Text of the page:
Updated: Jun 30, 2021
Giant kelp forests are found along about 25% of all the world’s coastlines and form the foundation of marine ecosystems with their amazing and nutritious properties! They are one of the most biodiverse habitats on Earth and provide a home to so many marine organisms, including starfish, shrimp, sea urchins, and grazing fish. Since giant kelp has such a large growth rate (up to a foot a day!), the habitats they create are ever-changing and constantly growing. Although this is an amazing property, it makes it very difficult to track kelp forests and their abundance across the global coastlines. This is a problem which you can help solve!
A team of scientists and researchers from across the globe have come together to create a program that can track the abundance and location of kelp forests. This program, called Floating Forests, serves as a platform for anyone, scientist, student, or anyone willing, to help in classifying kelp forests from satellite photos. The program can be accessed via any web browser with access to an internet connection through this link. Once you access the site, you can choose to either “Classify Kelp on the Edge: Baja” or to “Classify Urban Kelp”, which are two collections of satellite photos in which kelp classification has not yet been completed. There is a brief tutorial that explains how to classify kelp in the satellite images, and it’s very simple, easy, and fun! If you ever find yourself having trouble identifying or circling the kelp, make sure to utilize the zoom feature, it can be a great help at times. Also, if you ever run into a photo that is just not of good quality, is covered by clouds, or has no kelp present, you should mark the boxes to the right of the photo accordingly. To further assist you through the program, there’s a field guide located on the right-hand side of the page which explains in detail and with photos some images that you may come in contact with and how to correctly identify the kelp in these cases.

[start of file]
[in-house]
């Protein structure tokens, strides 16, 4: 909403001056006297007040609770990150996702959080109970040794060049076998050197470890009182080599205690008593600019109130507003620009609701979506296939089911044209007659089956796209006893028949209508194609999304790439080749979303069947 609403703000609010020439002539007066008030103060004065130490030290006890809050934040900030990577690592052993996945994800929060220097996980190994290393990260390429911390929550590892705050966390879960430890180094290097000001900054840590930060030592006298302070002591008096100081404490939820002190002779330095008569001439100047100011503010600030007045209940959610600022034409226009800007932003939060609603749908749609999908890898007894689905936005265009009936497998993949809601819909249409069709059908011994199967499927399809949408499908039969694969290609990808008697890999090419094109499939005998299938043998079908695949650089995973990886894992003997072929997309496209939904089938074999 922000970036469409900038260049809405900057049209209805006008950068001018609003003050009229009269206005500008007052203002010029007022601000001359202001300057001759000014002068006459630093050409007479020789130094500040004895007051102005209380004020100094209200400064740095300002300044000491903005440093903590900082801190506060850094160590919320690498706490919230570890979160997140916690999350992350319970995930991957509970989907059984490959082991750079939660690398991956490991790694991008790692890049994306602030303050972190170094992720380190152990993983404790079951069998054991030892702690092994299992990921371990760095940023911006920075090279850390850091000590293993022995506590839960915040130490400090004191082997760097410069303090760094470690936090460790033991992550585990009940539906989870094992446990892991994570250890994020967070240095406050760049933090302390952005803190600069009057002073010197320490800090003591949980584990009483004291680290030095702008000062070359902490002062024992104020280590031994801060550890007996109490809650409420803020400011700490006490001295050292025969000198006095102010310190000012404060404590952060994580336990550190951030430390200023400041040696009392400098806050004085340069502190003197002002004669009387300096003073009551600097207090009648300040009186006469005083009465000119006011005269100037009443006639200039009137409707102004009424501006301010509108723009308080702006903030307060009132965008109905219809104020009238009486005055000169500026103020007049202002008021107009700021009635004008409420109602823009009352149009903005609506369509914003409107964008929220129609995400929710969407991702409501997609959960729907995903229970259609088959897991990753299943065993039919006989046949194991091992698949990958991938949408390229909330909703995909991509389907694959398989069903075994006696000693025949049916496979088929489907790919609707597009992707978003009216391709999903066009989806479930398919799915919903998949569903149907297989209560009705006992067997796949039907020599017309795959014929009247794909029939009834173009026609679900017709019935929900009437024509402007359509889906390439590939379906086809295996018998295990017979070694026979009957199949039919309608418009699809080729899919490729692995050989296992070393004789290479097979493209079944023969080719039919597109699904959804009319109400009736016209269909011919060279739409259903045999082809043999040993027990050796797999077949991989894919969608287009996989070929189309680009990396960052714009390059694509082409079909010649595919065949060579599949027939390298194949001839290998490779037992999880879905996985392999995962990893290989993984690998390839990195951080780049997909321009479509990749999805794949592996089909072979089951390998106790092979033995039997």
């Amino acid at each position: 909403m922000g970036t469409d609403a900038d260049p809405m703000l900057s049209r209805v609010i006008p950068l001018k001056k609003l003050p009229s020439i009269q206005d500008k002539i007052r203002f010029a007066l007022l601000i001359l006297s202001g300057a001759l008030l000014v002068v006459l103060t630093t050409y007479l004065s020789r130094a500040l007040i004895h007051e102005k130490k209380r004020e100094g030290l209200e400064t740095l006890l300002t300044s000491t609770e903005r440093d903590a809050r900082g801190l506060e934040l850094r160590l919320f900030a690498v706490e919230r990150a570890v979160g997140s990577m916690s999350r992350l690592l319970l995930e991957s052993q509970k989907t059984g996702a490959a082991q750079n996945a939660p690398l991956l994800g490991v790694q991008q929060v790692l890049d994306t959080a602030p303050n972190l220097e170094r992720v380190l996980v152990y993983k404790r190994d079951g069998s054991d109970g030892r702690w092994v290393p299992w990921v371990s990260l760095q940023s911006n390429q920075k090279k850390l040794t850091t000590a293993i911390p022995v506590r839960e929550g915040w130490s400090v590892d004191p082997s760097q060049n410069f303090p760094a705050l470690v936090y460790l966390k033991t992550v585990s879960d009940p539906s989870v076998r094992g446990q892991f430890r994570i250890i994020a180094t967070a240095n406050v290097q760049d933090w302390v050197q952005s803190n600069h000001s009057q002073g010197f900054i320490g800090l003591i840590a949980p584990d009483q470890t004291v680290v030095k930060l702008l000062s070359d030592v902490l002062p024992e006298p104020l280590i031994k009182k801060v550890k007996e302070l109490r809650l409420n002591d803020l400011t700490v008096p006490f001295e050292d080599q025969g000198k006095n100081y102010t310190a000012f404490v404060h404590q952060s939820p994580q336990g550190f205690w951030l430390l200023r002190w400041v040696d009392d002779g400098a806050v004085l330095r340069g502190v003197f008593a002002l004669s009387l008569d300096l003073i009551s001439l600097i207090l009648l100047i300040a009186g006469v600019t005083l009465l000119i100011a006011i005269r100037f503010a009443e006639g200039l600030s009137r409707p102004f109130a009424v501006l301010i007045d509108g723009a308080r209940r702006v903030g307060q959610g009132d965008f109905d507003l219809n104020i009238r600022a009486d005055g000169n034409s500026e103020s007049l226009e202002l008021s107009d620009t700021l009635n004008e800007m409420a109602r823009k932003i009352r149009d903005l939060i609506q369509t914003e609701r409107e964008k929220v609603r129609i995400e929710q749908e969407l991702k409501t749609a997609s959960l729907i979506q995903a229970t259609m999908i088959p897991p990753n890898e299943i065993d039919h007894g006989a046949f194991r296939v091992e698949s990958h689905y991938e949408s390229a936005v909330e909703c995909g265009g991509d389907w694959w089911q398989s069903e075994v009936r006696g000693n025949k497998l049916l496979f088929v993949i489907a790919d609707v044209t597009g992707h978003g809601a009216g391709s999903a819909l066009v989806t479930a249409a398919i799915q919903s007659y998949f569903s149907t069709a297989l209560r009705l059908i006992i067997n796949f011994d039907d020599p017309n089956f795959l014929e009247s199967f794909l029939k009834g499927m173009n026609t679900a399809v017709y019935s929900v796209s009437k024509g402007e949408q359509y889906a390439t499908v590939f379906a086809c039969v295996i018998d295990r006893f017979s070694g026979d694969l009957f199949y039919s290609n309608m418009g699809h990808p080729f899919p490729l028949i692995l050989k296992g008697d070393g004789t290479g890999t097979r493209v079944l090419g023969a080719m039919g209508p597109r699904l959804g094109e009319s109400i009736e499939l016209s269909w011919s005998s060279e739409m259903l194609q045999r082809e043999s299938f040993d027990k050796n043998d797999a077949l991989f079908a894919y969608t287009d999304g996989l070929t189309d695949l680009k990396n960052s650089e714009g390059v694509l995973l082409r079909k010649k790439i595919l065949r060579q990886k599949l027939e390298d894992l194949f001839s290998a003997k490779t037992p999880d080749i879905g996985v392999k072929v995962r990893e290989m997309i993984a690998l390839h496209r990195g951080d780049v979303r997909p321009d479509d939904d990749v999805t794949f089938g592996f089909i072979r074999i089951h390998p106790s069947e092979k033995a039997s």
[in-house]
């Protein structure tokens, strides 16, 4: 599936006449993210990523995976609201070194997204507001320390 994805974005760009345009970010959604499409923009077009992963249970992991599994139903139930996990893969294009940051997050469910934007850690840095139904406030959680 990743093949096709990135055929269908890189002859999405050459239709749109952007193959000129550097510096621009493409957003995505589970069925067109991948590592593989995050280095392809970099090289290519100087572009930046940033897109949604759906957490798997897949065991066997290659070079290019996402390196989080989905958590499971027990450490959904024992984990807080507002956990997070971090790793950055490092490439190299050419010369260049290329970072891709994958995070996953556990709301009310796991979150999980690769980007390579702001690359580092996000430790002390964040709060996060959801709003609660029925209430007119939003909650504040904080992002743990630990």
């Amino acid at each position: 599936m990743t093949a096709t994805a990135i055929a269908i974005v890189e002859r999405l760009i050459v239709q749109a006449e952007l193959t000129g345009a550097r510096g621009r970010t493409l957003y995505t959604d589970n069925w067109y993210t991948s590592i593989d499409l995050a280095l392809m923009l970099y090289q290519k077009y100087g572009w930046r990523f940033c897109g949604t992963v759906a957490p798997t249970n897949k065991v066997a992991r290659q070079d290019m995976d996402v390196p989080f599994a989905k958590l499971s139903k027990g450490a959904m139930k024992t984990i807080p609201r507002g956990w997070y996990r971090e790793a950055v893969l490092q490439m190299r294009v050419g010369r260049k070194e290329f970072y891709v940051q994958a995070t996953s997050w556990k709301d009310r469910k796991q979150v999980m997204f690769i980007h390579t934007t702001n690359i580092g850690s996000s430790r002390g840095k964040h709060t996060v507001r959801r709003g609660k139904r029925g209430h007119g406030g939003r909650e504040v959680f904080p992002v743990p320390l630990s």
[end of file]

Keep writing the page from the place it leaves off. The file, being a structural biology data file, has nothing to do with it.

As of October 22, 2020, the Floating Forests program already has 13,992 volunteers who have made 1,178,115 kelp classifications from satellite photos! This project has been an amazing aid to scientists trying to understand more about how kelp forests grow and change over time, who wouldn’t want to be a part of this awesome project! You can join the initiative today by visiting this link and registering in the upper right-hand corner. Have fun on your kelp classification journey!
The creators of the Floating Forest project are a team of researchers who have been working on this to see how kelp forests change over time. To view their full bios and learn more about their Floating Forest project, visit Zooniverse.
Dr. Kyle Cavanaugh is working at the University of California in LA researching how climate affects coastal ecosystems. Dr. Jarrett Byrnes is working at the University of Massachusetts in Boston researching algae and marine life along coastlines. Dr. Alejandro Pérez-Matus is a research scientist and post doc at Estacion Costera de Investigaciones Marinas (ECIM)-Pontificia Universidad Catolica de Chile and is studying the relation between fish and kelp. Dr. Andew Rassweiler is working at Florida State University and is researching kelp to determine how factors that determine kelp growth and survival. Dr. Alison Haupt is working at CSU in Monterey Bay researching coastal development and urbanization’s effect on kelp forests. Dr. Jorge Assis is researching species distributions in kelp forests and what environmental drivers affect these forests. Dr. Tom Bell is a postdoc scientists and the University of California in LA and the University of Alaska Southeast researching how kelp responds to its environment. Clare Butler graduated from the University of Tasmania in Australia and is working on researching kelp and their ecosystems. Isaac Rosenthal is a graduate from the University of Massachusetts in Boston and is studying the relationship between urbanization and kelp forests and is working to bring citizen science to classrooms to engage students.